(Reference: Daily Mail)
One final thing to note not featured in the manifesto, but a possible Labour government policy, is the introduction of sports betting rights, possibly designed to give governing bodies the power to decide the markets that are offered by bookmakers. Certainly this would also be one to watch out for.
All Other Parties
Aside from the two major parties, the Liberal Democrats manifesto refers to sport just twice. The most eye-catching proposal comes in the form of safe standing in football – a controversial issue in the beautiful game - stating it would require the Sports Ground Safety Authority to prepare guidance over where they should be introduced at grounds.
Also of interest is their aim to help tackle obesity, mental health problems and other health conditions, something that is also behind its commitment to “opening up more sports facilities and building more cycle routes”. This ties in nicely to the Lib Dems’ wider commitments on health, but it must also be noted here that details are rather thin to say the least.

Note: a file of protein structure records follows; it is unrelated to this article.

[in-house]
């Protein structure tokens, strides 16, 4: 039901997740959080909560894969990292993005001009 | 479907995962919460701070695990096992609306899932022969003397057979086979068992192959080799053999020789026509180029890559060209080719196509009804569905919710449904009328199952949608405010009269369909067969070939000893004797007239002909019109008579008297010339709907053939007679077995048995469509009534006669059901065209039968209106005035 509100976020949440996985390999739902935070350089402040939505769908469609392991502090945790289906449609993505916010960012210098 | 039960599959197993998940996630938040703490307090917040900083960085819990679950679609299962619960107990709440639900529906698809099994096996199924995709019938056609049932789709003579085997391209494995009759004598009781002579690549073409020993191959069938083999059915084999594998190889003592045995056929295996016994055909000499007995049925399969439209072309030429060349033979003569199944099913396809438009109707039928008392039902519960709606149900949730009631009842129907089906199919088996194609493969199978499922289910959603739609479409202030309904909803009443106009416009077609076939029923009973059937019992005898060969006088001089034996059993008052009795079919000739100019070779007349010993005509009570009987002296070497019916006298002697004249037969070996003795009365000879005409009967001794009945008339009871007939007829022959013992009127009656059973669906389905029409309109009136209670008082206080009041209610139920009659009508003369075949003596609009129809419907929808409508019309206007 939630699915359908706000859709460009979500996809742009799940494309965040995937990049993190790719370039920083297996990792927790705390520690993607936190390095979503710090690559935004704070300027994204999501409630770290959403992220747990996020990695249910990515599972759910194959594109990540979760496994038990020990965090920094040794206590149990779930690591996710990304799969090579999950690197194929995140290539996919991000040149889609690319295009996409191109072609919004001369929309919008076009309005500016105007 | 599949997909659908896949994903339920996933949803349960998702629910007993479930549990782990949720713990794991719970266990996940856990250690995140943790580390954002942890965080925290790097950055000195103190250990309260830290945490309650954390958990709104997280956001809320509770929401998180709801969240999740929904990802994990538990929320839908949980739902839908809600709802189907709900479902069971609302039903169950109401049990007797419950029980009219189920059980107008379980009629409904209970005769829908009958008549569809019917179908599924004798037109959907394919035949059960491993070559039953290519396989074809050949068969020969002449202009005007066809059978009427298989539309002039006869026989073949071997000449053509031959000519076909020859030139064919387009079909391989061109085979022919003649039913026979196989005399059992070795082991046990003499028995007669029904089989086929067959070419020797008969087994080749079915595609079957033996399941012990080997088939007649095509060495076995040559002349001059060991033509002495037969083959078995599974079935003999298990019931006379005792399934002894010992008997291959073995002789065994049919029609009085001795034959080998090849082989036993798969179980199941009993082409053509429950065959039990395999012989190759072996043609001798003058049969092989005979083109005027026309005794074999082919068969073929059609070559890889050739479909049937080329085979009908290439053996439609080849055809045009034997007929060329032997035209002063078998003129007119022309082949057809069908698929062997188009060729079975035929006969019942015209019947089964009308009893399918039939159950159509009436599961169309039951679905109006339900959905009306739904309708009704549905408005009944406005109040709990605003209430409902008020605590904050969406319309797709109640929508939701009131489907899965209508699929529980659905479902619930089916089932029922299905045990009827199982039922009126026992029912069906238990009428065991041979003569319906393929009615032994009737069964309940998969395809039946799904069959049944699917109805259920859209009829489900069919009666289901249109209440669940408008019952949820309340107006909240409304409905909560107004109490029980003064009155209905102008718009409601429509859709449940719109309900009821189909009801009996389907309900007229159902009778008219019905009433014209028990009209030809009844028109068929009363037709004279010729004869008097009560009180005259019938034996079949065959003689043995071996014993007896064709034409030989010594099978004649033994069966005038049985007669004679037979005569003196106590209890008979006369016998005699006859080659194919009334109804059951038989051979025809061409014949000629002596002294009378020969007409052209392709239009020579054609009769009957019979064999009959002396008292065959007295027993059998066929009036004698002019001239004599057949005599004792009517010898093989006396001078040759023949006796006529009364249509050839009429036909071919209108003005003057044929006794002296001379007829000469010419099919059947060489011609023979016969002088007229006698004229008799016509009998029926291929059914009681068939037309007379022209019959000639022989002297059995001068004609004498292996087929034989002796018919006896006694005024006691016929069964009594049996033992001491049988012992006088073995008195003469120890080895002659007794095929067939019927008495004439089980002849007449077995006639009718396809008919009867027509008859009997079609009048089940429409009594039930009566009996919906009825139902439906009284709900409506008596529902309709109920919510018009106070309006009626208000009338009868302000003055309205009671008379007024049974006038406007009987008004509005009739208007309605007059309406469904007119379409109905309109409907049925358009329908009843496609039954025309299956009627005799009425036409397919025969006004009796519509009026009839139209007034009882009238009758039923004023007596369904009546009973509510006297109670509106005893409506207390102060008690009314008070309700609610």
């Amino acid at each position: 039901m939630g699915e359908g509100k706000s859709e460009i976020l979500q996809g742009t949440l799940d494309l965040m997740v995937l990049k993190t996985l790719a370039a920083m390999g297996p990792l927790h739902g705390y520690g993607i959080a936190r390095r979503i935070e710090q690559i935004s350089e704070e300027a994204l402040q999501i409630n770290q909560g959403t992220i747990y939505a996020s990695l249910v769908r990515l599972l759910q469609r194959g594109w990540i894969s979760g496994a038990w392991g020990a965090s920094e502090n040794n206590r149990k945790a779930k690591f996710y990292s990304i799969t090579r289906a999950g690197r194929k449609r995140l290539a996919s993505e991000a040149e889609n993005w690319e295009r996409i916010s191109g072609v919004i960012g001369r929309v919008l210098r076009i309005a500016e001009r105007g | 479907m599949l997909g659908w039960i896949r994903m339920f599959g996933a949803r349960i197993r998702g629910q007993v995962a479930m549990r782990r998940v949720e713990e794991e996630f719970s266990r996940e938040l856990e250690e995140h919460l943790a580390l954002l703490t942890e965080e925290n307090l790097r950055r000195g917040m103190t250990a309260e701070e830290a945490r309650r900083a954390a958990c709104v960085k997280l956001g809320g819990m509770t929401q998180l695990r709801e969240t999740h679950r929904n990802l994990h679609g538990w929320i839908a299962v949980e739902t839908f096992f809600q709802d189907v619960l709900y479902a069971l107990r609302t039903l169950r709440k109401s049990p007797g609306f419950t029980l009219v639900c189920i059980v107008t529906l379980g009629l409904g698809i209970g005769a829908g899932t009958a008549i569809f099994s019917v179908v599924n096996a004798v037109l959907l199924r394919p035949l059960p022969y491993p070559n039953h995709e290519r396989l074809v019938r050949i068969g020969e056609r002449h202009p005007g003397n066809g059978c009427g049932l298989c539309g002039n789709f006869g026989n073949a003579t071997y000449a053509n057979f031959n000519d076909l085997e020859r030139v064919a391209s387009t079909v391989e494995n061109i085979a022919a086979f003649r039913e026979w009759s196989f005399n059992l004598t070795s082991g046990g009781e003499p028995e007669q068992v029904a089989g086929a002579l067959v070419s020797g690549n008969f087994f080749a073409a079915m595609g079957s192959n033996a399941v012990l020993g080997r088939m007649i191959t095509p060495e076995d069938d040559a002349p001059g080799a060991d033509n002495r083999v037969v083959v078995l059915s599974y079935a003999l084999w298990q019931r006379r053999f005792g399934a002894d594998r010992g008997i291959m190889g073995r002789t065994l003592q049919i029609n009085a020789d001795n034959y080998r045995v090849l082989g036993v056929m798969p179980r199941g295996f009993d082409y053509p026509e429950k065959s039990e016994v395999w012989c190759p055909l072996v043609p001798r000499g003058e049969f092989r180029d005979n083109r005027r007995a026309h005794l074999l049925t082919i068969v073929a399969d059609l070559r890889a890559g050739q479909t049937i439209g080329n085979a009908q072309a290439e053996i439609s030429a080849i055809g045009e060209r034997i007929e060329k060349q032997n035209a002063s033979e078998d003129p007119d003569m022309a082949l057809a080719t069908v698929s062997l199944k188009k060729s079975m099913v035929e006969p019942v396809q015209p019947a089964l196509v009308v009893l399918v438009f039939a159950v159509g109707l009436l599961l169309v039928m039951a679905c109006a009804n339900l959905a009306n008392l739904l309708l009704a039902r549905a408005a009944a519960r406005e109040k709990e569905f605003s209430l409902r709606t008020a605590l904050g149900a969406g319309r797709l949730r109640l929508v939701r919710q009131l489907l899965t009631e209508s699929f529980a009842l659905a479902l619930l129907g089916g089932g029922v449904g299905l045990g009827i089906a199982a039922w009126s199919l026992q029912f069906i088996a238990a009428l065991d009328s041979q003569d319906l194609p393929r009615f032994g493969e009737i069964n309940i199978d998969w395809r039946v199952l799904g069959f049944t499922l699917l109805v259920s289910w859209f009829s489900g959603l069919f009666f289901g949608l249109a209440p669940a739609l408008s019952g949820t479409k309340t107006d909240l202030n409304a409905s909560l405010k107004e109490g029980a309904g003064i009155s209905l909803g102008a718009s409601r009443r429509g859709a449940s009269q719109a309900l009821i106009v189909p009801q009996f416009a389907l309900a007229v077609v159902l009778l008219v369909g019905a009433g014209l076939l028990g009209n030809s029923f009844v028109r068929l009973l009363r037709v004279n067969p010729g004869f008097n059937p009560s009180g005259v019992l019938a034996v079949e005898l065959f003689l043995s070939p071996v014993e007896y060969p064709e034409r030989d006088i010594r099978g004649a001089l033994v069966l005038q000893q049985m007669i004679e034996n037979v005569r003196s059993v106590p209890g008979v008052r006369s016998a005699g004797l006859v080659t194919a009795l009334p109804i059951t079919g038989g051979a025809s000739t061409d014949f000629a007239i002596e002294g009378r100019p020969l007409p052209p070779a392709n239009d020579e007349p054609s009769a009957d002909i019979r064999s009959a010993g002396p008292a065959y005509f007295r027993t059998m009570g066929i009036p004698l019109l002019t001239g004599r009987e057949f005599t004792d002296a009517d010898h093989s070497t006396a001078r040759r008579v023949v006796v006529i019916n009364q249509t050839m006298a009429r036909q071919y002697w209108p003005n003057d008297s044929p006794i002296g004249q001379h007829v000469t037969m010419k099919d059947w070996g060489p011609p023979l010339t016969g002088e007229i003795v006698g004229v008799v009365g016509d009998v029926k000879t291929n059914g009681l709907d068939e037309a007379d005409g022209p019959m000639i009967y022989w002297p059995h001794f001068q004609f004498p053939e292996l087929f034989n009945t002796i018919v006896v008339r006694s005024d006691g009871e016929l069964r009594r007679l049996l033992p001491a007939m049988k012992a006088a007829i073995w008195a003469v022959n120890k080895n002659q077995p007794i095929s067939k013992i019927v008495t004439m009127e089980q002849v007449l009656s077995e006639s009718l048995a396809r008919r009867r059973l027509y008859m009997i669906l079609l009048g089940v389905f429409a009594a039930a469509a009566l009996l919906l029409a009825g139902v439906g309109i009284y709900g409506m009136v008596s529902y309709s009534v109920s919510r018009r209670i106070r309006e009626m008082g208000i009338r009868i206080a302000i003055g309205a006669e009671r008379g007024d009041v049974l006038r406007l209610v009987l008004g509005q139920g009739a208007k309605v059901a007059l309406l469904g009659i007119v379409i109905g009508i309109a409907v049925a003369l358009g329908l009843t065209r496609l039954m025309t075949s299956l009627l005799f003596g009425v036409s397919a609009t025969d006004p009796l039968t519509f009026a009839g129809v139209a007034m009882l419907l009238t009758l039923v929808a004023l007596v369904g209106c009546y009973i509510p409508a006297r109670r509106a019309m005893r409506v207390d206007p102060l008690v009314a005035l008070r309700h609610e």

There is even less sporting policy on the manifestos of the UKIP and Greens. The Green party would commit to 'half-day equivalent of sports in school' (timeline unclear), while the only reference to sport in the UKIP manifesto is a promise to abolish the Department for Culture, Media and Sport because its 'essential powers and functions can be merged into other departments' in order to 'make considerable savings at the same time as improving democratic accountability'. You cannot help but feel surprised to see no limits being placed on foreign players playing in the premier league. One for another day perhaps!